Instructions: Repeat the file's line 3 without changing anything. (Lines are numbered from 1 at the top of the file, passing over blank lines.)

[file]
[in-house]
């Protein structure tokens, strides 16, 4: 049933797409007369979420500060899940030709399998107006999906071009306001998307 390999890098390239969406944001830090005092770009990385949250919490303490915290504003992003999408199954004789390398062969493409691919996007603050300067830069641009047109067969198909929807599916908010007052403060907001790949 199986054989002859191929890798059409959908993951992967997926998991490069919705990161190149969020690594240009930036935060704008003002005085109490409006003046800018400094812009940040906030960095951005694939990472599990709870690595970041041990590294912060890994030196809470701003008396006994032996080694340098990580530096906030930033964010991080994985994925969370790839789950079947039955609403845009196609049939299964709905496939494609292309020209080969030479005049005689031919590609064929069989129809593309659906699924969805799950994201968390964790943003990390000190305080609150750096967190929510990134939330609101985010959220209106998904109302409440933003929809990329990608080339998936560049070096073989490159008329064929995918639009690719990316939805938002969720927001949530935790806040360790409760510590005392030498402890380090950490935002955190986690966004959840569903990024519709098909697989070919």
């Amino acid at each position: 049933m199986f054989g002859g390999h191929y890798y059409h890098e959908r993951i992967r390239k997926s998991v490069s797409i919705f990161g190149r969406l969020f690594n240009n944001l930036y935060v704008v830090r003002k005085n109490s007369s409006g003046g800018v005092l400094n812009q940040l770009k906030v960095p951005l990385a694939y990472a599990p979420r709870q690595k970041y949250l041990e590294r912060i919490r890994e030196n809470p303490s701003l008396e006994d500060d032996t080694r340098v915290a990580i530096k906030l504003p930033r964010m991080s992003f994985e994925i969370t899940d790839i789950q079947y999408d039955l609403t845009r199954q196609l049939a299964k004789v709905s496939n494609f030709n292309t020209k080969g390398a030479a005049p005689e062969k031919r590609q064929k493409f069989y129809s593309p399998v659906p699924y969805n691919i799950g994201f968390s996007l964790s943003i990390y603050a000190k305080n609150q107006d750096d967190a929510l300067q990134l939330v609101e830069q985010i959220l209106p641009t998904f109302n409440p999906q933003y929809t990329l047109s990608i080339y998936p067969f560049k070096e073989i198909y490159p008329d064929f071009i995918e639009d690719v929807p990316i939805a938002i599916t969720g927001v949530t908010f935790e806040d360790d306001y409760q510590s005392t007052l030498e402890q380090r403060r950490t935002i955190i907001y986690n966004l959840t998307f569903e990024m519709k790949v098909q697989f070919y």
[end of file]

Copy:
């Amino acid at each position: 049933m199986f054989g002859g390999h191929y890798y059409h890098e959908r993951i992967r390239k997926s998991v490069s797409i919705f990161g190149r969406l969020f690594n240009n944001l930036y935060v704008v830090r003002k005085n109490s007369s409006g003046g800018v005092l400094n812009q940040l770009k906030v960095p951005l990385a694939y990472a599990p979420r709870q690595k970041y949250l041990e590294r912060i919490r890994e030196n809470p303490s701003l008396e006994d500060d032996t080694r340098v915290a990580i530096k906030l504003p930033r964010m991080s992003f994985e994925i969370t899940d790839i789950q079947y999408d039955l609403t845009r199954q196609l049939a299964k004789v709905s496939n494609f030709n292309t020209k080969g390398a030479a005049p005689e062969k031919r590609q064929k493409f069989y129809s593309p399998v659906p699924y969805n691919i799950g994201f968390s996007l964790s943003i990390y603050a000190k305080n609150q107006d750096d967190a929510l300067q990134l939330v609101e830069q985010i959220l209106p641009t998904f109302n409440p999906q933003y929809t990329l047109s990608i080339y998936p067969f560049k070096e073989i198909y490159p008329d064929f071009i995918e639009d690719v929807p990316i939805a938002i599916t969720g927001v949530t908010f935790e806040d360790d306001y409760q510590s005392t007052l030498e402890q380090r403060r950490t935002i955190i907001y986690n966004l959840t998307f569903e990024m519709k790949v098909q697989f070919y």